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Former Sinclair producer: 'If I don’t take a stand, I figured, who will?'

Former Sinclair producer: 'If I don’t take a stand, I figured, who will?'
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A former producer at a Sinclair-owned television station said in an op-ed Tuesday that he felt he needed to take a stand and resign over anti-media bias promos.

Justin Simmons — who worked for KHGI-TV in Nebraska — wrote in The Washington Post that he resigned after learning about the promos Sinclair was requiring its anchors to read.

"I was concerned because Sinclair’s support for the Trump administration made the claims about 'irresponsible, one-sided news' look like projection," he wrote.

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"It also appeared to echo President TrumpDonald John TrumpHouse Dems add five candidates to ‘Red to Blue’ program White House notifies Russia that no new sanctions are coming: report Senators push HHS to negotiate lower prices on opioid overdose reversal drug MORE’s rhetoric on 'fake news.'"

He also said he reached out to his superiors asked them to fight the mandate to air the messages.

"I was told it would be a losing battle and to 'not bite the hand that feeds me.' At this point, I wasn’t sure what else I could do. My plan was to just not run it — at least then I would still have my integrity," he wrote.

"But I was put in a tough spot because my boss said his job would be at risk, not mine. This made me angry. I resigned and decided to go public about it. If I don’t take a stand, I figured, who will?"

Simmons added that his co-workers were also uncomfortable with the promos, but were unable to make the same decision to resign due to strict contracts with penalties.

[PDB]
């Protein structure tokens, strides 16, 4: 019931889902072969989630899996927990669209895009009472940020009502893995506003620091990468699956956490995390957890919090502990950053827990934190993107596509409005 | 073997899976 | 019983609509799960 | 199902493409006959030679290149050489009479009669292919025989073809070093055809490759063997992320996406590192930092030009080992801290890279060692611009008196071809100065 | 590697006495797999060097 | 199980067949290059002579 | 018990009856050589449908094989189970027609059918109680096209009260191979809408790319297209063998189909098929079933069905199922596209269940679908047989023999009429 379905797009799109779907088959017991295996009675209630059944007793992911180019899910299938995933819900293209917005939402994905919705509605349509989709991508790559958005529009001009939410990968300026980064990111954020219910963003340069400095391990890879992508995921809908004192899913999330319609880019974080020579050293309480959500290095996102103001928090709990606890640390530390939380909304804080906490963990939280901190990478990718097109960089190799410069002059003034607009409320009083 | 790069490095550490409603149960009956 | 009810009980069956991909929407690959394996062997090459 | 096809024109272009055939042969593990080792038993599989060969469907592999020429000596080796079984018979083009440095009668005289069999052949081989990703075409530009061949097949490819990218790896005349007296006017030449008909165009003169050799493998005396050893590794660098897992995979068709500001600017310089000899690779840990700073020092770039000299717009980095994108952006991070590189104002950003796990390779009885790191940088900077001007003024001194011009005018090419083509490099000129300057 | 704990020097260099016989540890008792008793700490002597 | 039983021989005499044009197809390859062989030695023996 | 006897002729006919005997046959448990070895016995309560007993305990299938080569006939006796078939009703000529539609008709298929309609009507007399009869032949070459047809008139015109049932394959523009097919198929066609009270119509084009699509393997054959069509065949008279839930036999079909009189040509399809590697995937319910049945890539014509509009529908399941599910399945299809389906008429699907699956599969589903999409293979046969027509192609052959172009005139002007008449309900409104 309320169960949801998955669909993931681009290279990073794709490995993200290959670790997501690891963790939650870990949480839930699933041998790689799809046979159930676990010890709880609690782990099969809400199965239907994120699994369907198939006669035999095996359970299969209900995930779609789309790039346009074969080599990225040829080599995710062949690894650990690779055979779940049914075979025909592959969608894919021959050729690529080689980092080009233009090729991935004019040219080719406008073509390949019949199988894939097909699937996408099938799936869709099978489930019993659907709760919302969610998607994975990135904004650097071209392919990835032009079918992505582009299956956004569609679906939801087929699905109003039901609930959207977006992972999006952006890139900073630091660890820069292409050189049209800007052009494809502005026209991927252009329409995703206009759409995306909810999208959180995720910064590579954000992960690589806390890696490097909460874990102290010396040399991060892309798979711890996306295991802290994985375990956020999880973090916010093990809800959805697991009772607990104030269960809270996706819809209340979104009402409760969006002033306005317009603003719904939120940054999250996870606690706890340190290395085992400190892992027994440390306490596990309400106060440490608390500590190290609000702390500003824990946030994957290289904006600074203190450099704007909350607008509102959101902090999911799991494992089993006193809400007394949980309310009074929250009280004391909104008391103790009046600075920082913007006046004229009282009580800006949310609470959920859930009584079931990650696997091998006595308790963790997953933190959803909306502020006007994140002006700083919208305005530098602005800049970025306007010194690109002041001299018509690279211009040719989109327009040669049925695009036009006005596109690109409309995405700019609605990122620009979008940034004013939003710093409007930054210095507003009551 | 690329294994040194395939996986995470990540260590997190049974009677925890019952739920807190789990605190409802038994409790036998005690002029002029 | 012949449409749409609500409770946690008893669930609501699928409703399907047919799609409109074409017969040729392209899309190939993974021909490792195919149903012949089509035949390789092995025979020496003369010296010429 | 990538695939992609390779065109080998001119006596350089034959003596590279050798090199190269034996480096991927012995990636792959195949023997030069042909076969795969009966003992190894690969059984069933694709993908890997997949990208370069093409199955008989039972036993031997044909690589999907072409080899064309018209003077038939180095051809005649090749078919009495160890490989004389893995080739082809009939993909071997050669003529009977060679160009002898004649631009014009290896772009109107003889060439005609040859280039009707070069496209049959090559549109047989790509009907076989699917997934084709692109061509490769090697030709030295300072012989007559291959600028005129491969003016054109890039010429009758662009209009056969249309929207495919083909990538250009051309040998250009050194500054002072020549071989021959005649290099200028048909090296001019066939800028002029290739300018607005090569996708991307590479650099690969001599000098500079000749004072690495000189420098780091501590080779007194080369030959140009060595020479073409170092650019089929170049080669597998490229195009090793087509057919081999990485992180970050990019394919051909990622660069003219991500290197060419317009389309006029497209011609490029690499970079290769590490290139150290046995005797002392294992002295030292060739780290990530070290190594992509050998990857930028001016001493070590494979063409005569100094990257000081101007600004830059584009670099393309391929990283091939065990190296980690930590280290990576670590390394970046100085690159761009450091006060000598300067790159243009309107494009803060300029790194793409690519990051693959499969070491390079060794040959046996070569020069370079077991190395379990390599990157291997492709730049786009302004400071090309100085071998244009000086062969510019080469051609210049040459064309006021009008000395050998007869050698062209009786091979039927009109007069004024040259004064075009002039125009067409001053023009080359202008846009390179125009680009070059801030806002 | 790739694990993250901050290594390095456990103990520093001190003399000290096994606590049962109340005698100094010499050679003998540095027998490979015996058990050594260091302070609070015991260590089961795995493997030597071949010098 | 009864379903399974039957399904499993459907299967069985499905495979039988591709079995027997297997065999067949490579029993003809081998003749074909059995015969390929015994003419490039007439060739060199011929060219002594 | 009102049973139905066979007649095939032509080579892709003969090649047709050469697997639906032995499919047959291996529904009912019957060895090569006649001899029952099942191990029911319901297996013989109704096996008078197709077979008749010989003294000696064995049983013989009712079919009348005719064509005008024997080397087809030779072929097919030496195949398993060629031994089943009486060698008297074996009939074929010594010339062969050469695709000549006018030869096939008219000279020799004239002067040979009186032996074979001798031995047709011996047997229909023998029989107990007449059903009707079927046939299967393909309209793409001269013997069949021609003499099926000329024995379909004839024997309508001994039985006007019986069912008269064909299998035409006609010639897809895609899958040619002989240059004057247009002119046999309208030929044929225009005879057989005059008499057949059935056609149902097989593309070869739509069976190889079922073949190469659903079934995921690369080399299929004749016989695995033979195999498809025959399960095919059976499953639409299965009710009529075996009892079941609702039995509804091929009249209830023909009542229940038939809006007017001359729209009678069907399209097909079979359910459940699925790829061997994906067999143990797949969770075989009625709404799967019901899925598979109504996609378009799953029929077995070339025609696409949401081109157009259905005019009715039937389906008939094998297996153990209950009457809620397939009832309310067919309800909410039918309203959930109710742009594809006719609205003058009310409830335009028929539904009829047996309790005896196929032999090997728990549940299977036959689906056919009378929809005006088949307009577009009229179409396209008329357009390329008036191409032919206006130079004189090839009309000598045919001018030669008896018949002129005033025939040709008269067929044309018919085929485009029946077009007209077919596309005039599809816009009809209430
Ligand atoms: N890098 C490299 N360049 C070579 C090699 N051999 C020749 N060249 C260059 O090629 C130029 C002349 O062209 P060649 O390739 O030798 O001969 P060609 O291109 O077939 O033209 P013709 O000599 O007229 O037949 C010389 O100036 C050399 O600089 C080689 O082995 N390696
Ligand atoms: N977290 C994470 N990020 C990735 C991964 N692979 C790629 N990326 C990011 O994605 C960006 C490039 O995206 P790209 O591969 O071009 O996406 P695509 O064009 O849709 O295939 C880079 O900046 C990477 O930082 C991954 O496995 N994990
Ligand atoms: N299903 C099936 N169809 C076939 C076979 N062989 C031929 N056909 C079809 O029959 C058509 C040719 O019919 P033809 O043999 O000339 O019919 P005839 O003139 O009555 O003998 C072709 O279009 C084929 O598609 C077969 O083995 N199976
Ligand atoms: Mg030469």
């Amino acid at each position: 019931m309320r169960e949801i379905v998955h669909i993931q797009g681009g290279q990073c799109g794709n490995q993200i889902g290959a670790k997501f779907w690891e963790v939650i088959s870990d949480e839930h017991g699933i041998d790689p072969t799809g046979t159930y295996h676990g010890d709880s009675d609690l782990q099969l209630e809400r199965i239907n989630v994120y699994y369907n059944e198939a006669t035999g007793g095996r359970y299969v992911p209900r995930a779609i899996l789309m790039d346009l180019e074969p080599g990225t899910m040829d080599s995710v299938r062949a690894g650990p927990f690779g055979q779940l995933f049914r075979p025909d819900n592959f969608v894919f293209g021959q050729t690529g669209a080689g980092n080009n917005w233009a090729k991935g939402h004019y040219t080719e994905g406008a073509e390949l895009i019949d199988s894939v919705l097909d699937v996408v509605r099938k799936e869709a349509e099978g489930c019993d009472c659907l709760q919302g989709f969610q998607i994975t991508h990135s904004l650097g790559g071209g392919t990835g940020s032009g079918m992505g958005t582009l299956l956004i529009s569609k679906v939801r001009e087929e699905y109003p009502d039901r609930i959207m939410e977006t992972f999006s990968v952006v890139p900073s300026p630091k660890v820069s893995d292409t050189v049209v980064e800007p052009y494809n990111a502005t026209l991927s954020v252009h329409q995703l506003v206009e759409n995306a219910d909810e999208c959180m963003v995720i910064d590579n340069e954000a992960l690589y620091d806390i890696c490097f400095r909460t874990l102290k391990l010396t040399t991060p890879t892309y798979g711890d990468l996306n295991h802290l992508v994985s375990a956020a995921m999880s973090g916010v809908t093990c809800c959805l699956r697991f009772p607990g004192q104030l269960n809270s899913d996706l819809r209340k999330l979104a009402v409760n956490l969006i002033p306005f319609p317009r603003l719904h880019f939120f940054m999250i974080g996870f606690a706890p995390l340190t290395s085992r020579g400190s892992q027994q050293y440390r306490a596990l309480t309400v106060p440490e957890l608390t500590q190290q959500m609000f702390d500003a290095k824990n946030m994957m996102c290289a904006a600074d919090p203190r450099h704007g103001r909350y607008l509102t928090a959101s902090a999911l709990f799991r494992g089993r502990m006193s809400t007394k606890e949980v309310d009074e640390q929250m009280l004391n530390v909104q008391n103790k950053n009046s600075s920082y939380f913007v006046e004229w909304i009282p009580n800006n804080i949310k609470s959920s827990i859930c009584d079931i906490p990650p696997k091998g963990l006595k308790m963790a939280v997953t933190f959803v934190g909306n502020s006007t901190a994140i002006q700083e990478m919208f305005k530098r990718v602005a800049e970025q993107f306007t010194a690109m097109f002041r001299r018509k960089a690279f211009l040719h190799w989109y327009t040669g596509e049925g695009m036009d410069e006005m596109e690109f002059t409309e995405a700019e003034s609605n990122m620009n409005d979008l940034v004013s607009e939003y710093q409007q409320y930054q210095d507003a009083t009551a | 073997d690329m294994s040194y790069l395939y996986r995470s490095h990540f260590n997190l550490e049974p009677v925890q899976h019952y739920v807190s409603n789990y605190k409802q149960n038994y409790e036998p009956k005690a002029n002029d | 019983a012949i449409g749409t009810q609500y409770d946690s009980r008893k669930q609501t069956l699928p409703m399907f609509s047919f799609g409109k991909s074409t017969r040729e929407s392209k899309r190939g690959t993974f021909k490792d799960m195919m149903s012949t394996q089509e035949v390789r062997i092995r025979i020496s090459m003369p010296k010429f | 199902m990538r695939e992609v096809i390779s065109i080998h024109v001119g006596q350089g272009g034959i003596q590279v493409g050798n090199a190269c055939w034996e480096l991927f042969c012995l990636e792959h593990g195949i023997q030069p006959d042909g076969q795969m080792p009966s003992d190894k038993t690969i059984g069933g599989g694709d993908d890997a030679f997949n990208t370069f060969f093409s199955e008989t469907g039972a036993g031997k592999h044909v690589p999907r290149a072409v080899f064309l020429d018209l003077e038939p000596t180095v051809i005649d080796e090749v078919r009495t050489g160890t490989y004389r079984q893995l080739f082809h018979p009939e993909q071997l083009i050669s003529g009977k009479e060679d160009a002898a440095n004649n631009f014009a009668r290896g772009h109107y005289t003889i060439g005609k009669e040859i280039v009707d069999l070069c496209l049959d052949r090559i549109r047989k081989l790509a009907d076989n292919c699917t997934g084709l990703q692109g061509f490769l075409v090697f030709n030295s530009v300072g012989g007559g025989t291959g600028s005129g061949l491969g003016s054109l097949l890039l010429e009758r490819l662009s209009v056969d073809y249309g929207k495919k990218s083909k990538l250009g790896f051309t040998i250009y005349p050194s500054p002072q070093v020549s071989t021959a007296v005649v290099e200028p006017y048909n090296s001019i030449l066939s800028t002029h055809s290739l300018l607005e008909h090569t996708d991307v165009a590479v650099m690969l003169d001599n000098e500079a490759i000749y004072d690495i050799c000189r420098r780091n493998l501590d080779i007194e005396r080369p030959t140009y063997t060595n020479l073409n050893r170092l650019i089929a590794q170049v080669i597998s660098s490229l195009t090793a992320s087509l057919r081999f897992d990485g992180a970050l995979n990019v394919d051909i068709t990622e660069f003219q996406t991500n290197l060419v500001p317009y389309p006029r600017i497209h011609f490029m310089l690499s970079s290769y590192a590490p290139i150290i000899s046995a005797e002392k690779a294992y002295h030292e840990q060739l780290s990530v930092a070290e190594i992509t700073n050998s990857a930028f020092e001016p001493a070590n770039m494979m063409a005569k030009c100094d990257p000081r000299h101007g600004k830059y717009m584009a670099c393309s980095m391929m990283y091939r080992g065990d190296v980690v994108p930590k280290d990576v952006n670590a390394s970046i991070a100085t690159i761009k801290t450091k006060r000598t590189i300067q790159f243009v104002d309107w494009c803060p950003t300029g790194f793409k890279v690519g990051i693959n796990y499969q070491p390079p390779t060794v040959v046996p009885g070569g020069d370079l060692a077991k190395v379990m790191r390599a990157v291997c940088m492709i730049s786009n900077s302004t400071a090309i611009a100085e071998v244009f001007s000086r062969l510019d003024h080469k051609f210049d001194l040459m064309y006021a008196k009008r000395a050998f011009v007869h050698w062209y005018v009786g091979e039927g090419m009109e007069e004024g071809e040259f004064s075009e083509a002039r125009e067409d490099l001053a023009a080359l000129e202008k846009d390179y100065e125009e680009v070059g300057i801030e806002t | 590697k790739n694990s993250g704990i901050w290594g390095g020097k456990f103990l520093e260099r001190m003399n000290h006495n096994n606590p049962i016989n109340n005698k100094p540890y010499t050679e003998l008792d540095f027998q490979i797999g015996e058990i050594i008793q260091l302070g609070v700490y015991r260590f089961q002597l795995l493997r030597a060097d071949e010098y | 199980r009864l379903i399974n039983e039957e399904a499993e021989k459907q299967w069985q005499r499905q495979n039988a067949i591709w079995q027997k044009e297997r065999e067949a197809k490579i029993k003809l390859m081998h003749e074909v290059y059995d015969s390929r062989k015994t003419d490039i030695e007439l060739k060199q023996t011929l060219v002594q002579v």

"For lifelong journalists who have spent their career establishing trust with their viewers, Sinclair’s message created a bigger challenge, but what choice did they have? I did what few others within Sinclair could do," he wrote.

"Hundreds of local stations and news anchors who work for Sinclair put their trust and journalistic integrity on the line every day, and Sinclair is actively working to undermine it."

Sinclair has been facing controversy in recent days since a clip of Sinclair local anchors reading the same speech about media bias went viral. 

Critics have slammed the segment, saying it disparages the media.

Sinclair officials have defended the promo, with an executive saying the decision to air it was part of the company's "commitment to our communities." The executive said the promo was "focused on fact-based reporting" and a "well-researched journalistic initiative."

Trump also weighed in on the debate earlier this month, defending Sinclair for its reporting.